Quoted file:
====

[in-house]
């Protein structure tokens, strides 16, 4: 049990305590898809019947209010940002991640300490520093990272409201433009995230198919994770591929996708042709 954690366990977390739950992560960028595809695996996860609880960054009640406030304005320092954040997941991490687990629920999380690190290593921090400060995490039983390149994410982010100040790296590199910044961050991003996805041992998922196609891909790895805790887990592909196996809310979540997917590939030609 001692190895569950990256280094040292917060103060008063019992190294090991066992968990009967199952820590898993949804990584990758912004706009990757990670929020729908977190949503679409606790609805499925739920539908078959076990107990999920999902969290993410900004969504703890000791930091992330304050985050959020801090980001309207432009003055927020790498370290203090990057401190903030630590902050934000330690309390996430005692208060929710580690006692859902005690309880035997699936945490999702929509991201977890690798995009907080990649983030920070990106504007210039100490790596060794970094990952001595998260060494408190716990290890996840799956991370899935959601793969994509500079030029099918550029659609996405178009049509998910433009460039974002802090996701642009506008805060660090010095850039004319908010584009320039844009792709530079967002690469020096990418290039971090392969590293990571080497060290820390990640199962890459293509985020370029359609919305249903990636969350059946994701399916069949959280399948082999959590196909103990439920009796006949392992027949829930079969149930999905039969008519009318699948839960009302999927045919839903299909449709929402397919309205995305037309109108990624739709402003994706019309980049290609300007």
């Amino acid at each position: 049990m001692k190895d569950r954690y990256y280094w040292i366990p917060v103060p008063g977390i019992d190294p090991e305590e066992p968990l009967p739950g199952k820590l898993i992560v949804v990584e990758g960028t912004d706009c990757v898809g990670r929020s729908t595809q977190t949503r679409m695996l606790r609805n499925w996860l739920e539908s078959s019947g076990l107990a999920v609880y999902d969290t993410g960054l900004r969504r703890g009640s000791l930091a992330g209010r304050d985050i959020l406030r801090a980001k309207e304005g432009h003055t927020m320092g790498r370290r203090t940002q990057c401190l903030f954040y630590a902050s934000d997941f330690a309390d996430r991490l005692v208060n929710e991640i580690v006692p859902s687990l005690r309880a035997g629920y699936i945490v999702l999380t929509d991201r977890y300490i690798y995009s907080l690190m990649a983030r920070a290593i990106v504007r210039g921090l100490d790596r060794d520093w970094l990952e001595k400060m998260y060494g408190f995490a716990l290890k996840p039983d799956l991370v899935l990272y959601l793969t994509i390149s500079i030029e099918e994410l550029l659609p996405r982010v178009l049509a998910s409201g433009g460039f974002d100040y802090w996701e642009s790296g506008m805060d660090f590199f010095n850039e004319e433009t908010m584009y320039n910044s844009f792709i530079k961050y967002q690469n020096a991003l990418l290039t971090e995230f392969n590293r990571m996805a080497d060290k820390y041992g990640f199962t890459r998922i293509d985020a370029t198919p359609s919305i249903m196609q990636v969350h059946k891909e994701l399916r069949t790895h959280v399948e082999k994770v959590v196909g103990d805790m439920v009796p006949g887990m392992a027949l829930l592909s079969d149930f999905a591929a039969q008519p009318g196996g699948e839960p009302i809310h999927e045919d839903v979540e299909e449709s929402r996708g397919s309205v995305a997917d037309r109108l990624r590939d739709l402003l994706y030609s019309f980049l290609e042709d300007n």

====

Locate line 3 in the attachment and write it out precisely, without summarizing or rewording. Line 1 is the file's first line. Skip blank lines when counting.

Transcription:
């Amino acid at each position: 049990m001692k190895d569950r954690y990256y280094w040292i366990p917060v103060p008063g977390i019992d190294p090991e305590e066992p968990l009967p739950g199952k820590l898993i992560v949804v990584e990758g960028t912004d706009c990757v898809g990670r929020s729908t595809q977190t949503r679409m695996l606790r609805n499925w996860l739920e539908s078959s019947g076990l107990a999920v609880y999902d969290t993410g960054l900004r969504r703890g009640s000791l930091a992330g209010r304050d985050i959020l406030r801090a980001k309207e304005g432009h003055t927020m320092g790498r370290r203090t940002q990057c401190l903030f954040y630590a902050s934000d997941f330690a309390d996430r991490l005692v208060n929710e991640i580690v006692p859902s687990l005690r309880a035997g629920y699936i945490v999702l999380t929509d991201r977890y300490i690798y995009s907080l690190m990649a983030r920070a290593i990106v504007r210039g921090l100490d790596r060794d520093w970094l990952e001595k400060m998260y060494g408190f995490a716990l290890k996840p039983d799956l991370v899935l990272y959601l793969t994509i390149s500079i030029e099918e994410l550029l659609p996405r982010v178009l049509a998910s409201g433009g460039f974002d100040y802090w996701e642009s790296g506008m805060d660090f590199f010095n850039e004319e433009t908010m584009y320039n910044s844009f792709i530079k961050y967002q690469n020096a991003l990418l290039t971090e995230f392969n590293r990571m996805a080497d060290k820390y041992g990640f199962t890459r998922i293509d985020a370029t198919p359609s919305i249903m196609q990636v969350h059946k891909e994701l399916r069949t790895h959280v399948e082999k994770v959590v196909g103990d805790m439920v009796p006949g887990m392992a027949l829930l592909s079969d149930f999905a591929a039969q008519p009318g196996g699948e839960p009302i809310h999927e045919d839903v979540e299909e449709s929402r996708g397919s309205v995305a997917d037309r109108l990624r590939d739709l402003l994706y030609s019309f980049l290609e042709d300007n």